In She-Hulk: Attorney At Law, New York attorney Jennifer Walters, aka She-Hulk, kicks off events by breaking the fourth wall and narrating to viewers the events that led her to acquire her powers. It’s something she often does in Marvel Comics too.
The ability of a character to be aware of the fact that they are fictional is indeed impressive but isn’t something that’s exclusive to Jennifer Walters. Several other Marvel and DC superheroes and supervillains communicate with readers and viewers or acknowledge their existence.SCREENRANT VIDEO OF THE DAY
Buddy Baker (Animal Man)
Animal Man is currently one of the DC characters stuck in Limbo (a fictional place where underused DC characters live and lament about their state) but decades ago, he was widely popular. In Animal Man #26, Buddy breaks the fourth wall and begs comic writer Grant Morrison to reunite him with his family.
The conversation between the two is a touching one as for the first time, a comic writer gets to explain to a comic character why he gives him specific arcs. Grant is able to provide a commentary in general, revealing his own frustrations regarding the violent nature of comic books. After both of them rope each other into their beliefs, Grant agrees to reunite Buddy with his family.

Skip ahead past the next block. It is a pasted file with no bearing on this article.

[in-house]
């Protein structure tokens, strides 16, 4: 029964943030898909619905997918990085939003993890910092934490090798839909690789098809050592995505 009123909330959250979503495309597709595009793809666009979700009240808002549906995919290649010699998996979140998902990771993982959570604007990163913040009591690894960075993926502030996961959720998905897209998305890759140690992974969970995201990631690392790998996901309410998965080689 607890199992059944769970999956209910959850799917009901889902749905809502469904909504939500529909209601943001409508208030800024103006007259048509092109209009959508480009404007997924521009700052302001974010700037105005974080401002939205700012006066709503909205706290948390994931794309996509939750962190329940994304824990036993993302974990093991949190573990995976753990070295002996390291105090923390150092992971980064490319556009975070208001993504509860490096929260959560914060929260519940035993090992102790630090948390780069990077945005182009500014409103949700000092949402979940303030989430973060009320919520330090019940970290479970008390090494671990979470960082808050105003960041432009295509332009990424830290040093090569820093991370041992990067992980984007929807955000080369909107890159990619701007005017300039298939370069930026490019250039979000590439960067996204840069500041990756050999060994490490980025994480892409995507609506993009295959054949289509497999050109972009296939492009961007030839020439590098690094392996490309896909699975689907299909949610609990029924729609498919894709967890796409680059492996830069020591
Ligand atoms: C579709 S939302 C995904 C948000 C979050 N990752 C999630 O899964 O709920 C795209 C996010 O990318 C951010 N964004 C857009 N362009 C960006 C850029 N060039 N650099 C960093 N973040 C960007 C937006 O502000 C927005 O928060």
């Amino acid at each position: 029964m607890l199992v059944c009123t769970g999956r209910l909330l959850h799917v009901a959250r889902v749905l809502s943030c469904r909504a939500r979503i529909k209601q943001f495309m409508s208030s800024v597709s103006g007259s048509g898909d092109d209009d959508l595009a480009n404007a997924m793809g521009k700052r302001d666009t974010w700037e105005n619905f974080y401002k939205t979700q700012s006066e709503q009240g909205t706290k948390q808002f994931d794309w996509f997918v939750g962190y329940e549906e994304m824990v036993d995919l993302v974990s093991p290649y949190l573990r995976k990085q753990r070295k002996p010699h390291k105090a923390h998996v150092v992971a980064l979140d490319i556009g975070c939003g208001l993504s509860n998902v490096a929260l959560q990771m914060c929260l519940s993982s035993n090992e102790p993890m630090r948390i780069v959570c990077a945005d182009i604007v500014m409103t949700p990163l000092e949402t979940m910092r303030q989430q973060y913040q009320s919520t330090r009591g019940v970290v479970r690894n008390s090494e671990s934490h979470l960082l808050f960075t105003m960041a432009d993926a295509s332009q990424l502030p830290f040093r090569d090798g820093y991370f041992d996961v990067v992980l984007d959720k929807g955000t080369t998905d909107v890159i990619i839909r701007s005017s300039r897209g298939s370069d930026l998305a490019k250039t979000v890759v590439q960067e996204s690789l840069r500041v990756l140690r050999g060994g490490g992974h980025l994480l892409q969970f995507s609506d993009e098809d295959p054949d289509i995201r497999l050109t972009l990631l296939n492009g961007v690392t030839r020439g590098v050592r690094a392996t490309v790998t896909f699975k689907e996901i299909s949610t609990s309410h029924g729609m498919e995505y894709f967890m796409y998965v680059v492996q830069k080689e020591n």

Wade Wilson (Deadpool)
One of the most powerful Marvel mutants, Wade Wilson has been a key character on the pages and on screen. In Deadpool’s Secret Wars #4, Wilson becomes aware that he is a comic book character after he is taken to the Foundation of Reality by the Beyonder.
One of the reasons Deadpool has become widely popular is because of the comic relief he offers. And all that wouldn’t have happened if the fourth wall storyline hadn’t been introduced. Initially, Deadpool was a stern and vicious killer, similar to Deathstroke, the DC character he is allegedly modeled after. In the comics, his awareness of the fourth wall tends to help him tolerate hardships much easier since he always consoles himself that none of it is real.
The Imp, who appears severally in the comics, idolizes Batman though he always finds it fun to bother him. However, the comic version of the character doesn’t break the fourth wall. It’s the one that appears Batman: The Brave & the Bold that does.
Even though he is a nuisance, Bat-Mite’s presence in the series benefits Batman greatly. This is because he is able to predict his future to him. This is something he knows from reading the Batman comic books yet the Caped Crusader isn’t aware that comic books exist. Bat-Mite is a source of humor too since he always makes fun of viewers.
Gwendolyn Poole (Gwenpool)
Initially, a Deadpool fan keen on cosplaying the antihero, Gwendolyn decides to become a vigilante. In Gwenpool Special #1, she becomes aware that she is a comic book character like her idol.
The most interesting thing about Gwenpool’s fourth wall awareness is that she is able to come out of panels and read her own stories. Whenever she senses her story is about to come to an end, she puts on an act to make her storyline run longer so that she can stay relevant.